Federal efforts to detect Medicare fraud may be driving an increase in the number of physicians excluded from Medicare and other forms of public insurance, according to the authors of a newly published study.
The number of physicians excluded from Medicare, Medicaid, and other state public insurance programs increased on average by 20% per year, or the equivalent of 48 additional cases a year, between 2007 and 2017, said Anupam B. Jena, MD, PhD, of Harvard Medical School and colleagues. They report their findings in an article published online today in JAMA Network Open.
“There were several explanations for the observed increase in exclusions, and rates of identified health care fraud, waste, and abuse,” Jena and colleagues write. “First, this finding could be evidence that regulators, who have been aided by recent public policies targeting the reduction of fraud and waste, may be getting better at identifying perpetrators of fraudulent activity.”
Since 2011, the Centers for Medicare & Medicaid Services has used predictive analytics to detect improper billing, the authors note. In addition, the Affordable Care Act of 2010 allocated $350 million to the Department of Health & Human Services’ Health Care Fraud and Abuse Control Account. The law also increased sanctions, including allowing state Medicaid programs to halt payments and requiring that Medicare overpayments be returned within 60 days instead of 3 years.
Jena and colleagues also cite the growth in the total number of US physicians participating in public insurance as a possible cause for the rising number of exclusions.
The implementation of the Affordable Care Act of 2010 allowed more people to gain access to public insurance programs. Enrollment in any government health insurance plan increased by 12.6% total from 2013 to 2017, which is significantly greater than the 7.9% increase in private insurance enrollment, the authors note.
“We cannot exclude the possibility that the increase in physician exclusions reflects a rise in fraudulent and untoward practices by US physicians,” the authors add. “However, we are unaware of any published data that support this potential explanation.”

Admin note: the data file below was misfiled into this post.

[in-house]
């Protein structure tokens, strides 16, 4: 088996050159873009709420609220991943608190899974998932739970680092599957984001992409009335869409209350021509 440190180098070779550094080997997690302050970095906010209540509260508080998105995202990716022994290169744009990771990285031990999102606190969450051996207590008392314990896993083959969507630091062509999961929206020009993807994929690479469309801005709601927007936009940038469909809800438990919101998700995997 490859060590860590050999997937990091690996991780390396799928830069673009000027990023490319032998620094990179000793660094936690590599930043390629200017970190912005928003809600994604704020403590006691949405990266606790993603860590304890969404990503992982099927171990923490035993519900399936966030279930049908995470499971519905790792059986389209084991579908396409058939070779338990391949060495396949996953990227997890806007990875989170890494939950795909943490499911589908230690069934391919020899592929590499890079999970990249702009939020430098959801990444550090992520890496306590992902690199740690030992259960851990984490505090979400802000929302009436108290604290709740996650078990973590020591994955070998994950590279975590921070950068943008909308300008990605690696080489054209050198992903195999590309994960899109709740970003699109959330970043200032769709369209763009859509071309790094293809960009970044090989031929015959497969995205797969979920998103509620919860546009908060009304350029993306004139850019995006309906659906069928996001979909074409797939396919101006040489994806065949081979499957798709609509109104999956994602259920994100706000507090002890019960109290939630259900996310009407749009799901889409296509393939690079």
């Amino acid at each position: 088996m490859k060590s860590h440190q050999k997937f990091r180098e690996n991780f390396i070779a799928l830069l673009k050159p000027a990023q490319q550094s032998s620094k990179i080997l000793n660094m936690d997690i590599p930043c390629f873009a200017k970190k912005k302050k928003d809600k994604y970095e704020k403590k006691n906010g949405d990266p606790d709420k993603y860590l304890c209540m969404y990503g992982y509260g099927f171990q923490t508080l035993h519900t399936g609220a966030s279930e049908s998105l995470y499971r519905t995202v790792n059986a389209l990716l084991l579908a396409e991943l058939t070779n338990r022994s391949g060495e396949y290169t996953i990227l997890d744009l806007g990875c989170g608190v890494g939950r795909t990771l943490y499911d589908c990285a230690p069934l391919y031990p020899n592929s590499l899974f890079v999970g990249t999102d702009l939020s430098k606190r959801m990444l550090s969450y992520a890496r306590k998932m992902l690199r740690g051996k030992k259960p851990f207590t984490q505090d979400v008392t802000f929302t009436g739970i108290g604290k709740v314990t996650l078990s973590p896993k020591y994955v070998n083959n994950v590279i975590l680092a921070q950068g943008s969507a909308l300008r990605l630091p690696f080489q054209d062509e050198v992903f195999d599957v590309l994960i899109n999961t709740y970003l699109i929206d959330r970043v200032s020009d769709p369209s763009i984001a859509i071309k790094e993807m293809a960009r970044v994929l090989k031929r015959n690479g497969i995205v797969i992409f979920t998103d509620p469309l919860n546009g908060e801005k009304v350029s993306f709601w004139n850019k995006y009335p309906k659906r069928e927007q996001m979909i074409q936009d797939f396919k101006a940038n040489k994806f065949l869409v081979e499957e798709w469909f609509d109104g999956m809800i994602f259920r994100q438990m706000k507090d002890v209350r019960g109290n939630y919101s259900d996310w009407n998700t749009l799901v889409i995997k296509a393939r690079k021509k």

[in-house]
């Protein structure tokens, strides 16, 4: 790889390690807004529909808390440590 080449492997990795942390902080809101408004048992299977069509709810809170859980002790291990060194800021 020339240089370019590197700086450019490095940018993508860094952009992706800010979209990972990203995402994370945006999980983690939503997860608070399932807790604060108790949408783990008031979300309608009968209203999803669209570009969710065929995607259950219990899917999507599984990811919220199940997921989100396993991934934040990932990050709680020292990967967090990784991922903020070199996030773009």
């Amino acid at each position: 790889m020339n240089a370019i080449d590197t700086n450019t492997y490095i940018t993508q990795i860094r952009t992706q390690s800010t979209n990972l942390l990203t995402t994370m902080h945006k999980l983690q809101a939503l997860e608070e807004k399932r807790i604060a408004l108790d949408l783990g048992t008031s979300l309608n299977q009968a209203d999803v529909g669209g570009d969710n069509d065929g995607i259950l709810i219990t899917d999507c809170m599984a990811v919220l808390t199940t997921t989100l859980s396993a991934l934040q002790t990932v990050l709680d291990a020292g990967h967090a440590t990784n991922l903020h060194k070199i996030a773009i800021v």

Overall, the researchers found that 2222 physicians, or 0.3% of US physicians, were temporarily or permanently excluded from Medicare and state public insurance programs between 2007 and 2017 for fraud, unlawful prescribing of controlled substances, or health crimes.
Physicians can be excluded from Medicare and other public insurance programs for a variety of reasons. Common causes include the illegal distributing, prescribing, and dispensing of controlled substances such as opioids and surgical anesthetics. Other reasons include billing for services not rendered and filing duplicate claims and providing medically unnecessary procedures.
Jena and colleagues describe their study as “the most comprehensive and contemporary effort to assess trends in physician exclusion from participation in public health insurance owing to fraud, waste, and abuse concerns, and physician characteristics associated with exclusion.”
For the analysis, they matched each physician’s unique national provider identifier to their profile in Doximity, an online networking service that collects personal and professional information about physicians.
The authors found notable variation in the rates of exclusion, which were highest in the West and Southeast. With 32 exclusions among 5720 physicians, West Virginia had the highest rate of exclusions at 5.77 per 1000. Montana, in contrast, had 0 exclusions during the study period.
“Several physician characteristics, including being a male, older age, and osteopathic training, were significantly and positively associated with exclusion,” the authors said.